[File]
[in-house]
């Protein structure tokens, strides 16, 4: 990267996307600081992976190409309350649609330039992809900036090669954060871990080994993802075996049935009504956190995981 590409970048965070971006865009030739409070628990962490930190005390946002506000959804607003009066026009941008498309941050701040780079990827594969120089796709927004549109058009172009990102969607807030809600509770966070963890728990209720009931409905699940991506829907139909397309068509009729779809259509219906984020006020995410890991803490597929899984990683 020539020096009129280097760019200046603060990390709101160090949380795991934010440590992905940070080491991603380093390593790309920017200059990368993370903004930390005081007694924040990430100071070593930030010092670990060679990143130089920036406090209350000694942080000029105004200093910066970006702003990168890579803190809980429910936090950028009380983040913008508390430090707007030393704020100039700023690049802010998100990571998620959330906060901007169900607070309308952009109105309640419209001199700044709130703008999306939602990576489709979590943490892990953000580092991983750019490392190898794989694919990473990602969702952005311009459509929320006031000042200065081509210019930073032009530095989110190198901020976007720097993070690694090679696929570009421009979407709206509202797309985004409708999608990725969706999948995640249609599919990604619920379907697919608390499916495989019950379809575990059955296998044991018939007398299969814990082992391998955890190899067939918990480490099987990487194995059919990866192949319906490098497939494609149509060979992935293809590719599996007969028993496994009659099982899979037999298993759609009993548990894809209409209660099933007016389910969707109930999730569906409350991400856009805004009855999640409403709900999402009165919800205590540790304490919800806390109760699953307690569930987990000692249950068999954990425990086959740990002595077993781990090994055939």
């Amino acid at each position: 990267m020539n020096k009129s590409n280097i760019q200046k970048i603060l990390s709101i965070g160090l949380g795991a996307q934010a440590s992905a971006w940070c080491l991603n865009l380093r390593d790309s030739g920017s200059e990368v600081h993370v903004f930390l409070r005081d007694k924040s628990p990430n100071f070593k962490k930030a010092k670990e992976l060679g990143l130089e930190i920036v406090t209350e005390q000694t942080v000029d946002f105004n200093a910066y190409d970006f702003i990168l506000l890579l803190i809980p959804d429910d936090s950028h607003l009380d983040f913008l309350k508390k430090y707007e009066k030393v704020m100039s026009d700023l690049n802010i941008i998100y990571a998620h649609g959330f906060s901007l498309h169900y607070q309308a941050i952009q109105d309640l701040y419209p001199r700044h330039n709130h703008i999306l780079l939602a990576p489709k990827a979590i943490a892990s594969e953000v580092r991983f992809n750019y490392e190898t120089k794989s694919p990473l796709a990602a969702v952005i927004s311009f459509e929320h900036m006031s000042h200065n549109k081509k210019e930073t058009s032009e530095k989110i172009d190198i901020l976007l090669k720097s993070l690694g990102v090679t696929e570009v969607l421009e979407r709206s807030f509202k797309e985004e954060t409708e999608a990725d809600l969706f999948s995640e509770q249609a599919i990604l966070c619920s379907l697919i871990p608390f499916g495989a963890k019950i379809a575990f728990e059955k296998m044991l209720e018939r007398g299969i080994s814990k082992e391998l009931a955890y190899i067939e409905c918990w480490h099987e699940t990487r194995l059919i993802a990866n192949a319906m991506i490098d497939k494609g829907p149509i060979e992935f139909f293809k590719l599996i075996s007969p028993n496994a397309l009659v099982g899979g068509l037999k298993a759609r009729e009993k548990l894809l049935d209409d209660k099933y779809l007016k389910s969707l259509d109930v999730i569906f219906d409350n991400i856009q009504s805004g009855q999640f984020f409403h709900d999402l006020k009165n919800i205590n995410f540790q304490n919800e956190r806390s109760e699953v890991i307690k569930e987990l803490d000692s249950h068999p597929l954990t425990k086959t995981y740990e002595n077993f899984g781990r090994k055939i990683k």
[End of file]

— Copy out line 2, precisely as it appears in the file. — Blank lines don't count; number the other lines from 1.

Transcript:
């Protein structure tokens, strides 16, 4: 990267996307600081992976190409309350649609330039992809900036090669954060871990080994993802075996049935009504956190995981 590409970048965070971006865009030739409070628990962490930190005390946002506000959804607003009066026009941008498309941050701040780079990827594969120089796709927004549109058009172009990102969607807030809600509770966070963890728990209720009931409905699940991506829907139909397309068509009729779809259509219906984020006020995410890991803490597929899984990683 020539020096009129280097760019200046603060990390709101160090949380795991934010440590992905940070080491991603380093390593790309920017200059990368993370903004930390005081007694924040990430100071070593930030010092670990060679990143130089920036406090209350000694942080000029105004200093910066970006702003990168890579803190809980429910936090950028009380983040913008508390430090707007030393704020100039700023690049802010998100990571998620959330906060901007169900607070309308952009109105309640419209001199700044709130703008999306939602990576489709979590943490892990953000580092991983750019490392190898794989694919990473990602969702952005311009459509929320006031000042200065081509210019930073032009530095989110190198901020976007720097993070690694090679696929570009421009979407709206509202797309985004409708999608990725969706999948995640249609599919990604619920379907697919608390499916495989019950379809575990059955296998044991018939007398299969814990082992391998955890190899067939918990480490099987990487194995059919990866192949319906490098497939494609149509060979992935293809590719599996007969028993496994009659099982899979037999298993759609009993548990894809209409209660099933007016389910969707109930999730569906409350991400856009805004009855999640409403709900999402009165919800205590540790304490919800806390109760699953307690569930987990000692249950068999954990425990086959740990002595077993781990090994055939």